Fernando Caulyt – DW, 02/25/2016
The Senate approved an initiative that would eliminate Petrobras’ obligation to 30% of the extraction of petroleum from the pre-salt layer. This decision could have both positive and negative national consequences.
Wednesday night the Senate approved the end of Petrobras’s minimum requirement of 30% petroleum extraction in the pre-salt layer.
Though it still needs to be evaluated by the Congress and President Dilma Rousseff, the project would eliminate the state’s role as operator and central investor in the petroleum sector. This would allow foreign companies to bid for the right to extract.
Defenders of this controversial policy argue that it would not only open up the sector but also free up state funds. However, critics say that Petrobras will fail if it loses the right to the pre-salt layer and that pushing for such legislation during a downturn in the petroleum market would be risky.
The project supporters believe the state company does not have the financial conditions to participate in all the acquisitions. This is a consequence of the company’s gross debt of more than $500 billion of reais, as well as the decline in investors associated with the political scandal of the Lava Jato.
Petrobras’ situation was very different in 2010, when the government approved the law for the 30% extraction. According to analysts, the new pre-salt auctions from the government were being delayed because of the financial restrictions in the state agency, which is still denied by the federal government. This requirement draws away potential international investors in the field.
“This regulatory change is progressive because it makes the return of investments in Petrobras feasible, which is not possible at the current financial situation” says Gilberto Braga, finance professor from Ibmec in Rio de Janeiro. “Without this mandatory participation, the government must accelerate its selective process of pre-salt compiled auctions, even with the barrel at $30.”
The project would give the state greater flexibility. A suggestion by Senator Romero Jucá (PMDB-RR), in reference to the proposal created by José Serra (PSDB-SP), was that the National Council on Energy gives the state the option, in each region, of whether it wanted to maintain its right to 30% extraction.
This way, the state can decide on a case by case basis whether it wants the responsibility, thereby not obliging participation. Serra states that “Nobody is giving up anything. Nobody is exporting. Everything continues in the hands of the public, just that Petrobras has no legal commitments. Just this. And if it desires, say in one month, it can control it again.”
Risks to the National interest
Detractors affirm that the project favors the multinational companies and could potentially give away the country’s national riches to powerful oil companies. For them, the legislative change is regressive and, with a period of high volatility in the price of oil, not ideal.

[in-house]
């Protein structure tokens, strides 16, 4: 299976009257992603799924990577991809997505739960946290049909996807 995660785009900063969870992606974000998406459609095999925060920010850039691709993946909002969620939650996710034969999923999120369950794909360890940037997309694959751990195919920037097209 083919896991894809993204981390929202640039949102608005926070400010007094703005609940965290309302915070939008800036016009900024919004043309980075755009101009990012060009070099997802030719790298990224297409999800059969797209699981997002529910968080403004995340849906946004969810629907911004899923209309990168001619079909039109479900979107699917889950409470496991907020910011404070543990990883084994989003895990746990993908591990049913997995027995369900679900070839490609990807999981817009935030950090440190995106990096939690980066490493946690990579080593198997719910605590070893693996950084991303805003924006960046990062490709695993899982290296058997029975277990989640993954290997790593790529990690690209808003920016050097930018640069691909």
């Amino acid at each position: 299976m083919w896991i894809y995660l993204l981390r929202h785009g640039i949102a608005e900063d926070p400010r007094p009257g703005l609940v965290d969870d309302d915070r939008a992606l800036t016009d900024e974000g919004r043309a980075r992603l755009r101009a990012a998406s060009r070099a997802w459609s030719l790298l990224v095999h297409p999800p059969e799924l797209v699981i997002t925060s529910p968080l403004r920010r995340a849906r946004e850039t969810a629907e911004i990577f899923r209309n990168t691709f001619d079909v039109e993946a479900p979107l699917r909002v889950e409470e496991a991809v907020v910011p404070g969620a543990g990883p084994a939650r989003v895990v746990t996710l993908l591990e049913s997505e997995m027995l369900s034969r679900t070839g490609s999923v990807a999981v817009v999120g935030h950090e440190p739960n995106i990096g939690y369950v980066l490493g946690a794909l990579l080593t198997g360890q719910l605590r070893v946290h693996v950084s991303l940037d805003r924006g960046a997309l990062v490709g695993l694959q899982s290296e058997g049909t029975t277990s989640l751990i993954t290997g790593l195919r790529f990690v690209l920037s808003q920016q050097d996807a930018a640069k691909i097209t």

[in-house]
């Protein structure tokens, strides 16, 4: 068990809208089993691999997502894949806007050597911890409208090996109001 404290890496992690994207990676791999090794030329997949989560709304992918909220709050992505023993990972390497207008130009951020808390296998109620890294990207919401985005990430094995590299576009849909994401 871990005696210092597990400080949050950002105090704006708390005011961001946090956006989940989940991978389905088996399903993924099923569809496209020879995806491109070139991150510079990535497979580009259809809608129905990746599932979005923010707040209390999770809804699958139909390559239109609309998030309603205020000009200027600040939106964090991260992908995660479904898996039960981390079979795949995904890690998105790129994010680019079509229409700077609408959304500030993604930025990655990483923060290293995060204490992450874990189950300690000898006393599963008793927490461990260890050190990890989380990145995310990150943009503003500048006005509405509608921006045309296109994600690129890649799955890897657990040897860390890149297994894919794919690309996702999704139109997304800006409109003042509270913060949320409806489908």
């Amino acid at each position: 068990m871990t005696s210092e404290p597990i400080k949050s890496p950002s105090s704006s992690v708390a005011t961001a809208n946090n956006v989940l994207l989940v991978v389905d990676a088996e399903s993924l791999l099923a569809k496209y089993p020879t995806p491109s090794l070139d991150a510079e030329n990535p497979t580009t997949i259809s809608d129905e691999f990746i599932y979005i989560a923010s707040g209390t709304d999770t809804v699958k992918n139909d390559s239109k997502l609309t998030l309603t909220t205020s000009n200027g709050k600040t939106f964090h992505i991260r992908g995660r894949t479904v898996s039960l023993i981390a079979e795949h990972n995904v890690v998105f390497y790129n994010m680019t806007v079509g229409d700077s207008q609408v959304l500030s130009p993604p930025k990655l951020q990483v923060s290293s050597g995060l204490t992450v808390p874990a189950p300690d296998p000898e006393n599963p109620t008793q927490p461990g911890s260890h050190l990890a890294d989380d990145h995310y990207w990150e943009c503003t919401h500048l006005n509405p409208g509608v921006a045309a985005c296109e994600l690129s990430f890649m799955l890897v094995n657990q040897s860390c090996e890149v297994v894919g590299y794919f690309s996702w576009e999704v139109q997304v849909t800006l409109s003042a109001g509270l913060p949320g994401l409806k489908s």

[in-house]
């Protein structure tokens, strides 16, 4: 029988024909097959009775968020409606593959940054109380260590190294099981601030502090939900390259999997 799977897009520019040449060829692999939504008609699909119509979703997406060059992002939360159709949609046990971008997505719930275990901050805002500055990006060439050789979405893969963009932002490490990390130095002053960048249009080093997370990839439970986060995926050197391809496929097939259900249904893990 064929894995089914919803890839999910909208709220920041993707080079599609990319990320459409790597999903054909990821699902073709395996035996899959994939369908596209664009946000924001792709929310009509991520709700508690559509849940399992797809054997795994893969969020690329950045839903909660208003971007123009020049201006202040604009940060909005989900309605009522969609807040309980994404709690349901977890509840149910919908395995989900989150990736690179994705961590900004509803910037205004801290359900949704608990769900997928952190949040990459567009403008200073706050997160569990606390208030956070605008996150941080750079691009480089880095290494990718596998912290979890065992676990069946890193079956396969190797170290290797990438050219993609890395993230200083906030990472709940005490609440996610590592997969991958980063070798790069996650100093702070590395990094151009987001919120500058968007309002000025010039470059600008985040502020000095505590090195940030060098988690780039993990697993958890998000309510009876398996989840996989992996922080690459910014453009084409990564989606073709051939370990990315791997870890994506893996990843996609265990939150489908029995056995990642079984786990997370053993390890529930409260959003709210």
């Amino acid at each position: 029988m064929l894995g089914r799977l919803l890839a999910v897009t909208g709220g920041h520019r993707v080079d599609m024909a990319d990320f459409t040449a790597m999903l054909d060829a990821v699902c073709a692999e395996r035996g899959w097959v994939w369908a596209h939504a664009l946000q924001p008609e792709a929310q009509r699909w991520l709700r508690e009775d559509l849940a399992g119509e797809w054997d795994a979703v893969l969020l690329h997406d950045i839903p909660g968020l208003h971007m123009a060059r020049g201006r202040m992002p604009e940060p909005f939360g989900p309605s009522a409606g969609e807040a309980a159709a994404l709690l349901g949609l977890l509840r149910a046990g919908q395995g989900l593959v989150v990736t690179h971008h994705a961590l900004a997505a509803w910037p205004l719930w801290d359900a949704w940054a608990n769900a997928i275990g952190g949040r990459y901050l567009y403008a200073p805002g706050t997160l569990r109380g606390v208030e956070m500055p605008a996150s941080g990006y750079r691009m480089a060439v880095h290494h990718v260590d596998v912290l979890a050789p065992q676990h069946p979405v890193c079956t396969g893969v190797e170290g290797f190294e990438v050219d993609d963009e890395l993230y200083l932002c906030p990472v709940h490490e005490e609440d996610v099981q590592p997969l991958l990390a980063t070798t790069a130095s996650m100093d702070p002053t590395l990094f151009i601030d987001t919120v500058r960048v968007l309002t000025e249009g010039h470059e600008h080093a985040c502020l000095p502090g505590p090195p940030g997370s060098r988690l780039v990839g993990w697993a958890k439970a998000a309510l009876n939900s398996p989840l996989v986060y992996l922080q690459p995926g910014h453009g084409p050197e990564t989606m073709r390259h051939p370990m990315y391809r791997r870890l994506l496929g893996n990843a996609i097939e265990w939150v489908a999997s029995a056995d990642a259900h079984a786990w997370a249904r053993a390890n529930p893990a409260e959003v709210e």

Another argument is that the current division model was executed only once, at the megacamp auction in Libra in October 2013. It was the first pre-salt and the largest acquisition in Brazil’s history. The only partnership presented in the proposal was formed by Petrobras (40%), the Dutch-Angle Shell (20%), the French (20%) and by the Chinese CNPC (10%) and CNOOC (10%), who acquired the right to extract the area for 35 years.
“There is a great lobby mistake to increase foreign companies’ participation in Brazil. One of them is the compulsory 30% withdrawal,” says Ildo Sauer, energy professor in the University of Sao Paulo and visiting scholar of Duke University in the United States. “The great interest is due to the multinationals’ difficulty to find new beneficial resources of high quality in the world.”
He further explains that the largest part of the conventional oil is on the hands of the state oil companies such as in Venezuela, South Arabia, Iran and Iraq. Oil’s price will only increase and the country will have a surplus in the extraction and production areas. For this, it is necessary to control the production rhythm. “This proposal change in the current regime does not allow this. She goes against our national interest. “
Senator Vanessa Grazziotin (PCdoB-AM) defended the importance of the pre-salt layer in Petrobras’ revenues, as it composes 40% of production.
She emphasized that “There is only one objective: to place pressure on a government that is weak in order to create a bidding war, one in which the state cannot participate and others will pay a fraction of the cost. There is unprecedented pressure from multi-nationals for an auction.”
For Paulo Sotero, the director of the Brazil Institute at the Wilson Center in Washington, the national energy sector needs to be more stable and regulated “Or, that the legislation does not change when the price of oil changes.”
Translated By: Therese Kuester and Julia Fonteles